Grand Divisions

Tennessee Equality Project seeks to advance and protect the civil rights of our State’s gay, lesbian, bisexual and transgender persons and their families in each Grand Division.

Tuesday, July 30, 2013

Good News: Marriage is Not Dead in Tennessee

On Thursday night, July 25, in Germantown, TN, I was there when the Family Action Council of Tennessee, (FACT) decided marriage was not dead.  However, FACT believes the institution is on life support and within a few months or a couple of years of being declared extinct.  Nate Kellum, self proclaimed chief counsel of the self founded Center for Religious Expression, attempted to, on the one hand, educate the tens of people who attended (28 plus 3 facilitators) on the DOMA and Prop 8 decisions and, on the other hand, scare them into a course of action he could  not clearly define.

But do you know what rang most true during the whole night? He endorsed the allied groups that are bringing us equal marriage.  Nate (I'm going to call him Nate cause it's easier, and because I feel like I should know him.  We were at Ole Miss Law School at the same time) told the gathering that pro-equal marriage advocacy is a success story.  That marriage equality proponents make up a small but affluent group.  That they are passionate and committed because they just brush off defeat and start re-strategizing.  He declared that they will work until there is full acceptance of their "lifestyle."  Well, by this point, I felt like standing up and yelling at the top of my lungs, "Damn Straight!!!!!"  Oops.  I mean, darn tooting!  He then stated that Christians needed to match that effort.  That's when things got scary again.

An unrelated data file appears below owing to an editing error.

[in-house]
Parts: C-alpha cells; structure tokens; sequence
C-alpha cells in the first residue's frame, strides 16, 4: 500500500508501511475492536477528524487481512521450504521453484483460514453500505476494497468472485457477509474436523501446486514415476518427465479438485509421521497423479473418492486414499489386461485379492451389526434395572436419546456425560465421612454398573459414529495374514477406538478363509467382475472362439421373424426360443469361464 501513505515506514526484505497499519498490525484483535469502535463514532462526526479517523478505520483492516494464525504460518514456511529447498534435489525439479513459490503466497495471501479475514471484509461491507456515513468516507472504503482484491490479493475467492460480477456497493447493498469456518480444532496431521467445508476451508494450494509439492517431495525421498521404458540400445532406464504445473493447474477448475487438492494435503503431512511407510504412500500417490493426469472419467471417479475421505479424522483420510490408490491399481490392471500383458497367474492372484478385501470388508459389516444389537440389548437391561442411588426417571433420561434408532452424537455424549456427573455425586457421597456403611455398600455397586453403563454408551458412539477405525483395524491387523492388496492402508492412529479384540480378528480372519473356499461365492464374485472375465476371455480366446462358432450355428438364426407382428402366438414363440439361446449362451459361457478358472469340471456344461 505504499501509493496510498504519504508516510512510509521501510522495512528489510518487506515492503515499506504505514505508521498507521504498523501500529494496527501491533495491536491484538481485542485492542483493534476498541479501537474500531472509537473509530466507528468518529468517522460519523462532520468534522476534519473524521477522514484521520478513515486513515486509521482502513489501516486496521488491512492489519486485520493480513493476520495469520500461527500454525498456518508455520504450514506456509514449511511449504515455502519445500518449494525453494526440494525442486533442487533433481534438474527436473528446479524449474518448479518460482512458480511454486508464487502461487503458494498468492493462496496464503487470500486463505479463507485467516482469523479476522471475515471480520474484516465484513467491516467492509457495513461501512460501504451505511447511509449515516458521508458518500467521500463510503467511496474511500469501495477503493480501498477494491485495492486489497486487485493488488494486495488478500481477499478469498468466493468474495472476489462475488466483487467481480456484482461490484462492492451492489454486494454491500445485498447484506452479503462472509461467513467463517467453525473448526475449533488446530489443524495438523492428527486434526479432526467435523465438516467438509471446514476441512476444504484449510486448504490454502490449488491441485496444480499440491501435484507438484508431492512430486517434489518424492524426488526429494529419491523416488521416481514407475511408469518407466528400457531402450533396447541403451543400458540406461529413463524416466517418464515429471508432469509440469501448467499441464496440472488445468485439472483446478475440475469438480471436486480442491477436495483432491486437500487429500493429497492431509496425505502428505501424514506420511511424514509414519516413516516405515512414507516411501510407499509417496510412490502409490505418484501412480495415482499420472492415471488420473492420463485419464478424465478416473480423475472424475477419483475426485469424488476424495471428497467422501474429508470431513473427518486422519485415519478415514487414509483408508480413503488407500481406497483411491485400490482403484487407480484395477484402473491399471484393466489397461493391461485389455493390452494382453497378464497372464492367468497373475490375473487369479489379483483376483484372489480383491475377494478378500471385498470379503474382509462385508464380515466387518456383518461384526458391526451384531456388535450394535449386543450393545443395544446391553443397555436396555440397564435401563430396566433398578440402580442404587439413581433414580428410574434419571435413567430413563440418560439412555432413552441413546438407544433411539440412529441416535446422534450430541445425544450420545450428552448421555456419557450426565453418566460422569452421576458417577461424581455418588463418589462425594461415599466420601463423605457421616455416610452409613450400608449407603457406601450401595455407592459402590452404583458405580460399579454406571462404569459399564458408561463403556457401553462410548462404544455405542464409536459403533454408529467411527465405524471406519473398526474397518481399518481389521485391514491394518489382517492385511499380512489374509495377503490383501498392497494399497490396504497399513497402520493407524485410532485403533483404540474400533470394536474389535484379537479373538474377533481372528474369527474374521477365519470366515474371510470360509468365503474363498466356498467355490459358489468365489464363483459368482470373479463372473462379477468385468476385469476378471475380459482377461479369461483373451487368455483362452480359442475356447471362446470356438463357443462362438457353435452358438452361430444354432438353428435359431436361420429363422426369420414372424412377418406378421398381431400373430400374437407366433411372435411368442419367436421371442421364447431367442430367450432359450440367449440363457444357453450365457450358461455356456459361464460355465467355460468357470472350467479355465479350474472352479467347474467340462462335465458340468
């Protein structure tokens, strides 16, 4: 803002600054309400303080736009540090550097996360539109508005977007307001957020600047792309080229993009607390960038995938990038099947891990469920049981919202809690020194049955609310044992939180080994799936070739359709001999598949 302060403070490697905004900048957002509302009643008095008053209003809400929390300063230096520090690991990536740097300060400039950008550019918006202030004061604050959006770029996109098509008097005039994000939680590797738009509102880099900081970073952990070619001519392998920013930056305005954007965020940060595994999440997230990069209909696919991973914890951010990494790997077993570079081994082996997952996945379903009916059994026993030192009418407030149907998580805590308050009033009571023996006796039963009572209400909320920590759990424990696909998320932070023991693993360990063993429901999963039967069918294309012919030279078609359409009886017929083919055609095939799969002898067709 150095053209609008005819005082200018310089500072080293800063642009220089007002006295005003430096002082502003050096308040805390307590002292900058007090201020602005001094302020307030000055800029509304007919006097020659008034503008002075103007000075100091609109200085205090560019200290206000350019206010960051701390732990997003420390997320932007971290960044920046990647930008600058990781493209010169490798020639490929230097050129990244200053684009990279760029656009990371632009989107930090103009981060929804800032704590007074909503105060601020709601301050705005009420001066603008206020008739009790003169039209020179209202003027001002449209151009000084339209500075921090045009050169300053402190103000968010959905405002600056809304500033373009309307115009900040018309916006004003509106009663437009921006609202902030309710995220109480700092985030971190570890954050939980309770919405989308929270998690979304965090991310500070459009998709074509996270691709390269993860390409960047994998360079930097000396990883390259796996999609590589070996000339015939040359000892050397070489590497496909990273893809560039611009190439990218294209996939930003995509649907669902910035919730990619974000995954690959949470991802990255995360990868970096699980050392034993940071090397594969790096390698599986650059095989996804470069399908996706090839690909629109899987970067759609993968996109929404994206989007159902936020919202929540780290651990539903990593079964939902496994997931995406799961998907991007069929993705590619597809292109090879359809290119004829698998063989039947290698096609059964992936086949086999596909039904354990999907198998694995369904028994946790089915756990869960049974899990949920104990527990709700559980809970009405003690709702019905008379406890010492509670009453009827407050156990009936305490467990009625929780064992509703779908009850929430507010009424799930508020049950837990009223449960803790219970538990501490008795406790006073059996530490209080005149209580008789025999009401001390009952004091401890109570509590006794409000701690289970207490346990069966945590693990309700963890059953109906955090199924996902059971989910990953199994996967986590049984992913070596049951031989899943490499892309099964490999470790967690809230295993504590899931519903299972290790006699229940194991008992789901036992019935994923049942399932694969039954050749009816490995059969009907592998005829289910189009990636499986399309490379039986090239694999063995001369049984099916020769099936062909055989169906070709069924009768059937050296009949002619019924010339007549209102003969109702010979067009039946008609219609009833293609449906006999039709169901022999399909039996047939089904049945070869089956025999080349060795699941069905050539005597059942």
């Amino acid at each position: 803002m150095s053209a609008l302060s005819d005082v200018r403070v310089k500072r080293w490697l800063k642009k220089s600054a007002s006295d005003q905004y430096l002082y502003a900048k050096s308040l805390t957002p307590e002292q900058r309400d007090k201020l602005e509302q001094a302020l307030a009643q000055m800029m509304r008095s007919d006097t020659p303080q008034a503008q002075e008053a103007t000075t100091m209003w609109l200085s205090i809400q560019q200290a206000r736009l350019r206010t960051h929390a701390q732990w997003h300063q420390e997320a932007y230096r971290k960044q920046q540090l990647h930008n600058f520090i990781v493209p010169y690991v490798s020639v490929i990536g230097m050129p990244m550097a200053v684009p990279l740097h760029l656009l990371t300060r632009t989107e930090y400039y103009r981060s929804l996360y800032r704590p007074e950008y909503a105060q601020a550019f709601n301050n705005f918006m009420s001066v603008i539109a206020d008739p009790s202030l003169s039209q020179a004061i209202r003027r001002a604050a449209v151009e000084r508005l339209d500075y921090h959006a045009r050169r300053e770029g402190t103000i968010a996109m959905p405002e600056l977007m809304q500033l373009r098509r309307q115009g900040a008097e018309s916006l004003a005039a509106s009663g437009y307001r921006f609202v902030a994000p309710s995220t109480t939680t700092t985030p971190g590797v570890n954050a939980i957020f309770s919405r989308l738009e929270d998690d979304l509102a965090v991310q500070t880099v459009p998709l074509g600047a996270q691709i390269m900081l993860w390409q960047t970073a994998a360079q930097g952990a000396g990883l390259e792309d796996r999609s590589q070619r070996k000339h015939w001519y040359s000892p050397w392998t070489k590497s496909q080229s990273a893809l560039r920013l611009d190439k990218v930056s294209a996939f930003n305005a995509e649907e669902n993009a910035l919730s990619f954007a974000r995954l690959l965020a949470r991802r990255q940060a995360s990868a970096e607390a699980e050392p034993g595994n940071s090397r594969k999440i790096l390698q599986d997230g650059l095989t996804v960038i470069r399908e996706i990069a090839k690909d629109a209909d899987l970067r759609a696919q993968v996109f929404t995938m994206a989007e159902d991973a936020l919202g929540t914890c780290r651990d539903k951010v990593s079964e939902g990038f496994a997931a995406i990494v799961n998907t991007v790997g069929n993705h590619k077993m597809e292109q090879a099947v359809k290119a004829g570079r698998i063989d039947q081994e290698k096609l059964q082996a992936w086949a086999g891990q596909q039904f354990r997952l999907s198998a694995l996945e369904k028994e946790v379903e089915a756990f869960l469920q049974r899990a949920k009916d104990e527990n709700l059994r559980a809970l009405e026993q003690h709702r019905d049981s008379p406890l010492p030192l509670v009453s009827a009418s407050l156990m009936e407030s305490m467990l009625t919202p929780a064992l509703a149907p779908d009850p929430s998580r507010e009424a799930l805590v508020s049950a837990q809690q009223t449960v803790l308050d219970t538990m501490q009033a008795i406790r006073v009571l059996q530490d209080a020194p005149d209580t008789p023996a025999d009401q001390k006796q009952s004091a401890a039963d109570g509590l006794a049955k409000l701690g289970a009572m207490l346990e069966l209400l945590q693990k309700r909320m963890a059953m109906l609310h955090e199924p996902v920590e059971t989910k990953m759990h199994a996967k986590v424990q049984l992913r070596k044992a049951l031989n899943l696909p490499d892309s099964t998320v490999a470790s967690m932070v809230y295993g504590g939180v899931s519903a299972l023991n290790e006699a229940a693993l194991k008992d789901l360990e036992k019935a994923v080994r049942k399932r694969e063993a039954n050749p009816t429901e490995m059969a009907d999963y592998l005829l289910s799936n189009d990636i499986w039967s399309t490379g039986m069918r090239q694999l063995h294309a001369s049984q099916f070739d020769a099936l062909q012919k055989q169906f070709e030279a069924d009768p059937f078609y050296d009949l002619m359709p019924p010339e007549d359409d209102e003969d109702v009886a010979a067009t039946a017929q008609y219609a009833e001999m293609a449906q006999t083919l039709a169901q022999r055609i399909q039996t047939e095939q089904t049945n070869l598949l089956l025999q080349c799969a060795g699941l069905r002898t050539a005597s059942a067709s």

I.  Marriage is not dead.

Nate's first point was despite the DOMA and Prop 8 decisions, the "biblical" definition or marriage remained intact.  He did a relatively good job explaining the result of the decisions, but I loved his editorial speechifying along the way.  Ask me sometimes for the details, but suffice it to say, he used terms like "serious homosexual activist" in reference to the Prop 8 trial court Judge Walker, "unprecedented," "unconscionable," and "utterly deprived Prop 8 proponents of their voice in court."

II.  However, he said "marriage" is in a fight for its life.

Nate admitted that his marriage had not been "redefined", but his definition was on life support.  He immediately blamed Lambda Legal and the ACLU for wasting no time in Pennsylvania and North Carolina in challenging marriage amendments and laws.  But the worst case scenario for FACT is the Ohio case.  They know it, and they don't know what to do about it.  Ohio residents and twenty plus year partners Jim Obergefell and John Arthur, who has been stricken with ALS, flew to Maryland and got married on July 11 on the tarmac in the airplane in which they arrived.  John's family owns a  burial plot that is restricted to Arthur family descendants and their spouses. Additionally, if John dies as the Ohio law now stands, he would be identified as unmarried on the death certificate, and Jim would not be identified as spouse or survivor.  So, the gentlemen have  filed suit in Ohio federal court to have their Maryland marriage recognized by the state of Ohio.  

Last Monday, the court, relying on the DOMA case, ordered the State of Ohio to recognize the marriages of same sex spouses who married in other states but who live in Ohio. It is a thrilling ruling for same sex partners living in Tennessee, and it has FACT frightened.  Why for Tennessee?  The federal court system is geographically and for purposes of legal precedent divided into appellate court circuits.  Tennessee and Ohio are both in the Sixth Circuit, and when a Sixth Circuit Court decides an issue, it could be binding in all of the states in that circuit.  So, if the Ohio district court case is appealed to the Sixth Circuit, and the Sixth Circuit rules as the lower court did, marriage equality could effectively be brought to Tennessee.  Nate said, and I agree, that the DOMA and Prop 8 cases do not affect Tennessee marriage directly, but this Ohio case could.